In addition to regularly controlling the security status of nuclear facilities, improvements should be made to the legal framework of nuclear plant operations, Minister of State for EU Affairs, Enikő Győri, stressed at the plenary meeting of European Parliament in Strasbourg on 6 April.
Enikő Győri said misconceptions like suggesting that it took an external crisis for the European Union (EU) to realise the significance of this matter, must be dispelled,,“There is already a legally binding framework in place, in Europe in this field, for more than 25 years in fact; and we keep refining it, as with the 2009 Directive on Nuclear Safety.”
The State Minister reminded, “Nuclear safety is a continuous process through which standards are improved, lessons are learned in light of the events, such as what happened in Fukushima, and the safety of installations is regularly reviewed.”
Speaking about the nuclear situation in Japan, the Minister of State reaffirmed the readiness of the EU, to provide, “Continued and concrete support to the Japanese people, will be provided through humanitarian assistance or nuclear expertise.”
‘Stress test’ for safety
Enikő Győri reminded that the European Council has urged a multi-component EU response, including a comprehensive risk and safety assessment, commonly known as a stress test, of European nuclear plants. The Minister of State said the European Nuclear Safety Regulators Group, and independent national regulators, are expected to lay out the practical steps of the stress test, by the end of May; and assessments can start in the summer. The Minister of State expressed her hope that, “The first lessons could then be drawn up by the end of the year.”
Improving legal regulation
Ms Győri also mentioned that the European Council had invited the Commission earlier, to review the existing legal and regulatory framework, related to the safety of nuclear facilities, and propose ways for their improvement. The State Minister stressed the need for further steps, ”In the meantime, we should continue with the legislative work under way, and adopt the proposed Directive on the management of spent fuel, and radioactive waste, so as to cover the whole life cycle of nuclear installations.”
Ms Győri also mentioned that the EU, should as a third step, invite neighbouring countries to join in with the precautionary measures. She added that the need for safety was a special consideration, whatever the energy source, ”we should not favour security of supply to the detriment of safety, be with respect to human health and the environment.”
The future of energy in Europe
”Given the current 30 % share of nuclear energy in electricity generation in Europe, none of the 14 Member States having made the choice of nuclear power, can decide to shut-down definitively its nuclear plants,” Enikő Győri suggested, and said that Member States should examine possible alternative energy sources and network-related questions, before making decisions about the future.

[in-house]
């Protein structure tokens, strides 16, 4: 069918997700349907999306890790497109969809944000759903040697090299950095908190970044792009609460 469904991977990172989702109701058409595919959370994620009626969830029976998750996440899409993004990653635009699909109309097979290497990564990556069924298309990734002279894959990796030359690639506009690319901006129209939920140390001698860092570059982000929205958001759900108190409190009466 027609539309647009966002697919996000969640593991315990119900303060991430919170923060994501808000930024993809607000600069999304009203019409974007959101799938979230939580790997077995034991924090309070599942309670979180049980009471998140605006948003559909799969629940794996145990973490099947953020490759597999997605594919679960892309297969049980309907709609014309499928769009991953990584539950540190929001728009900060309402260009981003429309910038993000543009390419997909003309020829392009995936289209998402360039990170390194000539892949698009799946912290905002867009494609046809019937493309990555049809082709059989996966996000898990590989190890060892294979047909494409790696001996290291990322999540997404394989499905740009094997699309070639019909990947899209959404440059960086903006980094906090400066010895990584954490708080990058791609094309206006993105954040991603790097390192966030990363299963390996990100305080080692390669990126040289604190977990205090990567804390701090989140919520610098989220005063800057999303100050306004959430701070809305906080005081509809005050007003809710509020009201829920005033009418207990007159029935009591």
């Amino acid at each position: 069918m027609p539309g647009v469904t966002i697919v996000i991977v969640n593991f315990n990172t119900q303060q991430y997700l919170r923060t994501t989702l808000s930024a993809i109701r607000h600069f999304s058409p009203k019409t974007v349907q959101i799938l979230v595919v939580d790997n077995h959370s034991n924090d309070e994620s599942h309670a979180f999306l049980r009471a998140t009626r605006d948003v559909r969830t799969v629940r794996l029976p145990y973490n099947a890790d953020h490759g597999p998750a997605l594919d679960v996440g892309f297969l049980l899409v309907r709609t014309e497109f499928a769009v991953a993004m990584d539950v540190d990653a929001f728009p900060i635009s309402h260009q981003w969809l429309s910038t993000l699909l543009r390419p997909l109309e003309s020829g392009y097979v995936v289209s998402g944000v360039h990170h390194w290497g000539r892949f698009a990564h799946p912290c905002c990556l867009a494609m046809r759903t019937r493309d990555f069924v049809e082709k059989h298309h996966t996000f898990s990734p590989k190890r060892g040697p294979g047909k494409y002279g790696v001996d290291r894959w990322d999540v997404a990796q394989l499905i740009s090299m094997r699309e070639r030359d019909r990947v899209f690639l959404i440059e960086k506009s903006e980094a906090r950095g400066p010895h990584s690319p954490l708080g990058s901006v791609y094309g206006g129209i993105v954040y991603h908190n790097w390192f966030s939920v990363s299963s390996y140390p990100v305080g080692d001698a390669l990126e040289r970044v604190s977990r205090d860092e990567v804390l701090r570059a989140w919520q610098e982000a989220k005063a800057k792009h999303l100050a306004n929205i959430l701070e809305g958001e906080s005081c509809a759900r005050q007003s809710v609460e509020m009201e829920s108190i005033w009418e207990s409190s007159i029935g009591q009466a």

Enikő Győri also mentioned that the EU, “Will engage in the examination of the Energy Roadmap 2050 later this year, considering the respective contributions of all energy sources to the achievement of our climate change commitments, while meeting the objectives of energy policy, security of supply, sustainability and competitiveness.” She also stressed how important it is, “To communicate to the public, the underlying assumptions made, and the advantages and disadvantages of the different energy choices.”
Ms Győri said the Presidency intends to hold a detailed discussion about these issues, at the informal meeting of energy ministers in May.
The Council is ready to cooperate
At the end of the debate in Parliament, Enikő Győri emphasised on the timing of the stress tests of nuclear plants should be set, so that the first list of results can be ready for the European Council’s last meeting in December. She stressed that it is important to subject neighbouring countries with nuclear plants in the EU to similar tests.
Ms Győri did not conceal that the positions vary among Member States, and European political families concerning the future of nuclear energy, but there is a universal agreement on, “The need to act for the safety of power plants, and within a European framework.” Ms Győri underlined, the Hungarian Presidency has never intended or want to reach an agreement on the combination of energy types, the so-called energy mix, used by Member States in their energy supply. “This is impossible and perhaps not even necessary, within the foreseeable future,” she added.
Concerning the Commission’s Energy Roadmap 2050, Ms Győri said, in their informal meeting on 2-3 May in Gödöllő, energy ministers would conduct a preliminary debate on the document expected to be published in November. The Presidency will summarise the outcome of the exchange of opinions in a report, which will be submitted to the Energy Council’s official meeting in June.